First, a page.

Six Charged With Manslaughter in Paraguay Fire

The co-owner of a supermarket and five others were charged with manslaughter for a fire that killed 464 people, after a security guard testified he was ordered to lock the burning store's doors to prevent looting, trapping shoppers inside.

Owner Juan Pio Paiva rejected the allegations as he was brought to jail Tuesday, shouting, "My conscience is clear."

Meanwhile, desperate relatives searched for family members missing since the fire Sunday, but the destruction and the intensity of the blaze made it likely that some bodies would never be found. Maria Ines Florentin, despondent at not being able to find her 19-year-old sister Angelica, cried out for help.

"Please, if you have any clues to my sister, I am desperate," she said. "I've been to the hospitals, to the morgue and she's not on any list and I can't find her anywhere."

Interior Minister Orlando Fiorott said Wednesday early evidence pointed to an accidental gas leak as the cause of the fire. He said there were no signs of sabotage or that the blaze had been intentionally set.

"The investigations clearly point toward a gas leak and the rapid combustion of the merchandise," said Fiorotto, cautioning that findings were only preliminary.

Officials have said they were checking reports an exploding gas canister could have started the flames that forced one floor to collapse, crushing cars and burning many bodies beyond recognition.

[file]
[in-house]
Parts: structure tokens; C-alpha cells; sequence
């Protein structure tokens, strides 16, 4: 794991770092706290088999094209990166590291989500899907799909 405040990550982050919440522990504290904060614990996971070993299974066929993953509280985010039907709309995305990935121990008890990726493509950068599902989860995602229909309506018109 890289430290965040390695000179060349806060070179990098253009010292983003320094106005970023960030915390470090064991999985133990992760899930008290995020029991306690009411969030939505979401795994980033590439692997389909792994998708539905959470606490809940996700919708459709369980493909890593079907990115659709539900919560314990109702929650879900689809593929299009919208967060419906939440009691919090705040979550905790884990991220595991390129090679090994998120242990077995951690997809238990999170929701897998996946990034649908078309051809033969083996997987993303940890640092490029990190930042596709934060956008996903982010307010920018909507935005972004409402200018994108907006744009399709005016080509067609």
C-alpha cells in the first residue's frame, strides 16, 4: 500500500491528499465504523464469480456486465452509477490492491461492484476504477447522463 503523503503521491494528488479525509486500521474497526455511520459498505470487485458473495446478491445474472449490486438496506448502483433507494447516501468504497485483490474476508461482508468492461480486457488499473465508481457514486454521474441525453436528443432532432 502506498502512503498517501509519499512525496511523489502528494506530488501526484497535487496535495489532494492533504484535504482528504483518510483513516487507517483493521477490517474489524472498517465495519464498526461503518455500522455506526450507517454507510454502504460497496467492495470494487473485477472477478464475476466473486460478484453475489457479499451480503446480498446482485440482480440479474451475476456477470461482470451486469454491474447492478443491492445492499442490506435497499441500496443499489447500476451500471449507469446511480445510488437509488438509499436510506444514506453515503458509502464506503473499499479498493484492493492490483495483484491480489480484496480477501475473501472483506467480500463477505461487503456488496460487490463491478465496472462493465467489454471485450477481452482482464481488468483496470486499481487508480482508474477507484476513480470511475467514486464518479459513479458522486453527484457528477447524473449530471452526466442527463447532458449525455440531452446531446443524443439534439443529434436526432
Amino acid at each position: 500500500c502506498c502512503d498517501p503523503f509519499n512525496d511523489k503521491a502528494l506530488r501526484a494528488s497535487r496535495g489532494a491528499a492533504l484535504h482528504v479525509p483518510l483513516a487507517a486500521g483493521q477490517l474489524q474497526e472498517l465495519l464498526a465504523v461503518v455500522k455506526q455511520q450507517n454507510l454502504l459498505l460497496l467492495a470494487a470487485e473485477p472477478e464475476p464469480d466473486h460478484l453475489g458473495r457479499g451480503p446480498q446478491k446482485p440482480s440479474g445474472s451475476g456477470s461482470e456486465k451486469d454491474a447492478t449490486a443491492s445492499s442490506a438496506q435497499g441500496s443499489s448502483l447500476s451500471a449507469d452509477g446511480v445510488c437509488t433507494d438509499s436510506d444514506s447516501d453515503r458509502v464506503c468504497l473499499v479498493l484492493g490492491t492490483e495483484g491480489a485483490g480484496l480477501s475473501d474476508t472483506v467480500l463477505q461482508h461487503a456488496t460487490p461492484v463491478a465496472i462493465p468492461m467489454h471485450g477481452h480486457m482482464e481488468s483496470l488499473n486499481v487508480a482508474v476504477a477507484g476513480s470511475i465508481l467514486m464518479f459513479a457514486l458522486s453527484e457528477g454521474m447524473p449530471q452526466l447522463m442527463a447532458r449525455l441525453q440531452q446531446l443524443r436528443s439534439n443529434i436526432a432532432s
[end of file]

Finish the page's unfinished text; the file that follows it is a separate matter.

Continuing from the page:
With the wreck of the supermarket still reeking of smoke, Paiva, a business associate, and four security guards were charged with involuntary manslaughter, Channel 13 television reported Tuesday night. Paiva's son was still under investigation.

The charges came after chief investigator Edgar Sanchez said a security guard testified that he was told via radio to lock the doors when the fire began. Sanchez said the guard didn't know who gave the order. "He couldn't identify the voice that spoke to him over the radio," Sanchez said.

Judicial officials had no immediate comment on the report, which come on the heels of an exhortation by President Nicanor Duarte (search) for a swift and thorough investigation into the tragedy at the Ycua Bolanos (search) supermarket, food court and parking garage in suburban Asuncion, capital of Paraguay (search).

Earlier Tuesday, authorities said the toll soared to 464 dead, while 409 people remained hospitalized with burns and other injuries.

So many funeral marches were held that mourners waited turns outside cemeteries around the capital and florists ran out of roses and carnations. Burials, including some for infants in tiny caskets, followed back to back.

More workers were called in to help dig graves and local reports said some mourners were asked to bury their dead outside the capital.

"We're just overwhelmed," said one cemetery worker who identified himself only as Raul. "Nothing like this has ever happened and we just weren't prepared for this."

Rifle-toting troops stood guard at the rose-colored supermarket, cordoned by a yellow police tape and still reeking of smoke as investigators examined the scene.

Dozens of family members wandered desperately between hospitals and morgues where they looked over badly burned bodies. Others held up photographs, hoping rescue workers might recognize them.

Dozens of volunteer psychologists circulated among the crowd hoping to console relatives, and forensic experts urged some of them to bring dental records and X-rays to help identify victims.

"I'm looking for my mother! Where is she?" shouted a sobbing Carlos Montiel. Unable to identify her among the bodies, he frantically yelled a description of her: "She's tall, brown, and has black hair."